First of all, the way BHM is at the moment, it lumps together African, African-American and Afro-Caribbean history into one. There is no real distinction between the many differences between these different groups, it’s a broad and fragmented history or people with dark skin. It doesn’t take into account that the experiences in Black America, were and still are very different from the Caribbean, Brazilian, British and African. But of course in one month there is no time to get into things into detail. Really? No time?

We spend 2 years studying for GCSE History exams, but it seems as though it’s more important to remember how many wives Henry VIII murdered, than how many people perished on those slave ships in the Middle Passage. Knowing other trivia like the disgusting ‘Queen Elizabeth I had 1 bath a year’ is absolutely pointless and currently trumps other relevant facts and events such as the evidence that the palace in the Kenyan city of Gedi had indoor toilets and piped water controlled by taps. Even if these facts aren’t deemed relevant, wouldn’t time being best served by learning about why Britain has become so multicultural, and the reasons behind many people wanting to Keep Britain White?

End of Part 1…

Part 2 here

As Black History Month comes to an end…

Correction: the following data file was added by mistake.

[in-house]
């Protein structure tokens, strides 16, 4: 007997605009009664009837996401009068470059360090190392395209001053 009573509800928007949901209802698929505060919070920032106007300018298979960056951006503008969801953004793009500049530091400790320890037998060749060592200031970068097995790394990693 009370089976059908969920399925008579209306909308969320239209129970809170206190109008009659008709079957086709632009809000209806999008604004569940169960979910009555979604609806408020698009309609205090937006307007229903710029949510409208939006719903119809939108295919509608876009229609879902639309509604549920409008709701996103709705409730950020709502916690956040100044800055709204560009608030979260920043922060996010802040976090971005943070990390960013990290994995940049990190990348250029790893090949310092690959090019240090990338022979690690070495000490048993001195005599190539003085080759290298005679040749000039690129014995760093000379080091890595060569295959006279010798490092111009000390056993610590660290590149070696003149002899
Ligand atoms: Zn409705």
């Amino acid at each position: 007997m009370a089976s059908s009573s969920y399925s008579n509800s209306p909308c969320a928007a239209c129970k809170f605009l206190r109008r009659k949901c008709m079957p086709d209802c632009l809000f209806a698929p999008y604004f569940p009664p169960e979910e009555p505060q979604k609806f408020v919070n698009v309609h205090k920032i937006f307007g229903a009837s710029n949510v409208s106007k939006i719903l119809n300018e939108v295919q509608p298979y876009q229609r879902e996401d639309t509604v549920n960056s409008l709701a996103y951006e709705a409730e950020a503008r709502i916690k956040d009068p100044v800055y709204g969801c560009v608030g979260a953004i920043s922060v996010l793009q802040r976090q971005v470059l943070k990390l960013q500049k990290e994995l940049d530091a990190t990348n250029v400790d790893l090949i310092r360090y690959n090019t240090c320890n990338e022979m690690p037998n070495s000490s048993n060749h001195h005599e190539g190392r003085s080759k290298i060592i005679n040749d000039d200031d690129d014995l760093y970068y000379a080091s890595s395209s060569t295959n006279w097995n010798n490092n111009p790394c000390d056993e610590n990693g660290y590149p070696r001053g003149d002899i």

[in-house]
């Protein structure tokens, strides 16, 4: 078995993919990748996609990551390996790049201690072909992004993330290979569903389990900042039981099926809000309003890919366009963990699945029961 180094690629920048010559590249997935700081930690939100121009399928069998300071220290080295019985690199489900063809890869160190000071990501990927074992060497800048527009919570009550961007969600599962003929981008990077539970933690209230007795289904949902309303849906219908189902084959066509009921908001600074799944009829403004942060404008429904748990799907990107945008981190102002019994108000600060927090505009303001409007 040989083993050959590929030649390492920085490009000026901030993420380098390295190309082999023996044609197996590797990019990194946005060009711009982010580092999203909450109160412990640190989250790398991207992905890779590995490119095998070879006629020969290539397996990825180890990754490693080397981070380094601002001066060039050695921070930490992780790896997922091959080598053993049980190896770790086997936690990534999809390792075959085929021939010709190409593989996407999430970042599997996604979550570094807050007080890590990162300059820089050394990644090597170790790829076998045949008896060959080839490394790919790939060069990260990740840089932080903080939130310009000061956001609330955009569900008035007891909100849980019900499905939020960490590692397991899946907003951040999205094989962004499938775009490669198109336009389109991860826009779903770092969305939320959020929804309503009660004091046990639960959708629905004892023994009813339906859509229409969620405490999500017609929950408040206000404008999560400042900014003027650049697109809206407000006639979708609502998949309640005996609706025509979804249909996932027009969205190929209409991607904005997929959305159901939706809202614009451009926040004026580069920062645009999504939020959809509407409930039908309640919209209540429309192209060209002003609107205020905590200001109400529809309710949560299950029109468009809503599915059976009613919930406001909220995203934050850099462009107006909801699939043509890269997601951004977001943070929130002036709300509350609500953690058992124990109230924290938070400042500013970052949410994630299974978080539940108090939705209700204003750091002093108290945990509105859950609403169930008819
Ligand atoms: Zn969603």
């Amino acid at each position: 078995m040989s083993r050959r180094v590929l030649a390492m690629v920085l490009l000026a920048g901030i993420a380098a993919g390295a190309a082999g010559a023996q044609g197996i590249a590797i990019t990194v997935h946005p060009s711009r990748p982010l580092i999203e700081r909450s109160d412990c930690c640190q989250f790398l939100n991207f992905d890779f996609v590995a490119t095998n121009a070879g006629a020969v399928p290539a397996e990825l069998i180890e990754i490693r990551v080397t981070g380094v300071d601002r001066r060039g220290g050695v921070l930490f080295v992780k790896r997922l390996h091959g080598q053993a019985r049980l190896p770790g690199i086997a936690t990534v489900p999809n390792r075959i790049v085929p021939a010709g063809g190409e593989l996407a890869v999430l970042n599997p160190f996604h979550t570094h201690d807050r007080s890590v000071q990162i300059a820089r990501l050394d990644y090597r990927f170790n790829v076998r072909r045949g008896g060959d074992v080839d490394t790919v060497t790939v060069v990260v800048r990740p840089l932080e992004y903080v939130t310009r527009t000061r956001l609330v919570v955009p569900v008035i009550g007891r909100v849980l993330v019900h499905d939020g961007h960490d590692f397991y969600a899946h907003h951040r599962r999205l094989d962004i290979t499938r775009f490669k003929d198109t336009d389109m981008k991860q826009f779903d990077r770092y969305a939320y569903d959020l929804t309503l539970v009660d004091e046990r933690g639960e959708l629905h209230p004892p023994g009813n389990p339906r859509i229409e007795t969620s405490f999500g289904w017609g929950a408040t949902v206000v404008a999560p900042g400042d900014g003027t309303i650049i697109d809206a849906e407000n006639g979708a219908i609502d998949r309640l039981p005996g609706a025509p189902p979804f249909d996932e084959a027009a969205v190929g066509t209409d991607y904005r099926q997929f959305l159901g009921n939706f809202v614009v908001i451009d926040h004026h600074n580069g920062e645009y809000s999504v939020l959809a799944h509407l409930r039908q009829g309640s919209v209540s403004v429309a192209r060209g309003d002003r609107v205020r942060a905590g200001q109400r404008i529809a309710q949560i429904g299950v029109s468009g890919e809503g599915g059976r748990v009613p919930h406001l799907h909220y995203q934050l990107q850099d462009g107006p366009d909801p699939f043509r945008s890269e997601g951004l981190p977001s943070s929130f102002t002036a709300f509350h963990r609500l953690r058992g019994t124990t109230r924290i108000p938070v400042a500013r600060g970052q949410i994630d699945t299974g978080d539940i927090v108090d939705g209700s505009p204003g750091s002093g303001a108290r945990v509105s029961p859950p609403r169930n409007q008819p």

When I first decided to write a post a day for Black History Month, I didn’t expect that it would be so time-consuming! I also didn’t expect to have learnt as much as I have. I hope that all of you who have been reading these posts, have not only learnt a lot, but that these posts have caused you to think critically about some of the issues raised. There were many controversial issues discussed this month, for example, the issue of race within the Black community (I don’t rate Rosa Parks), and Human Zoos (Saartjie Baartman).
You may have noticed, that many of the people discussed aren’t the regular people you may find in schools on displays, and talked about in the media at this time every year. People like Martin Luther King Jr, Malcolm X and Mary Seacole didn’t make it into this blog precisely because they are so well-known and their stories, though inspirational, get recycled year in and year out. I wanted to acknowledge some people who often aren’t spoken about. Their stories may be well known to some, but to the average person, not so much. After all, Black History Month is a chance to educate those who may not be aware of important men and women who have helped shape the world we all live in today.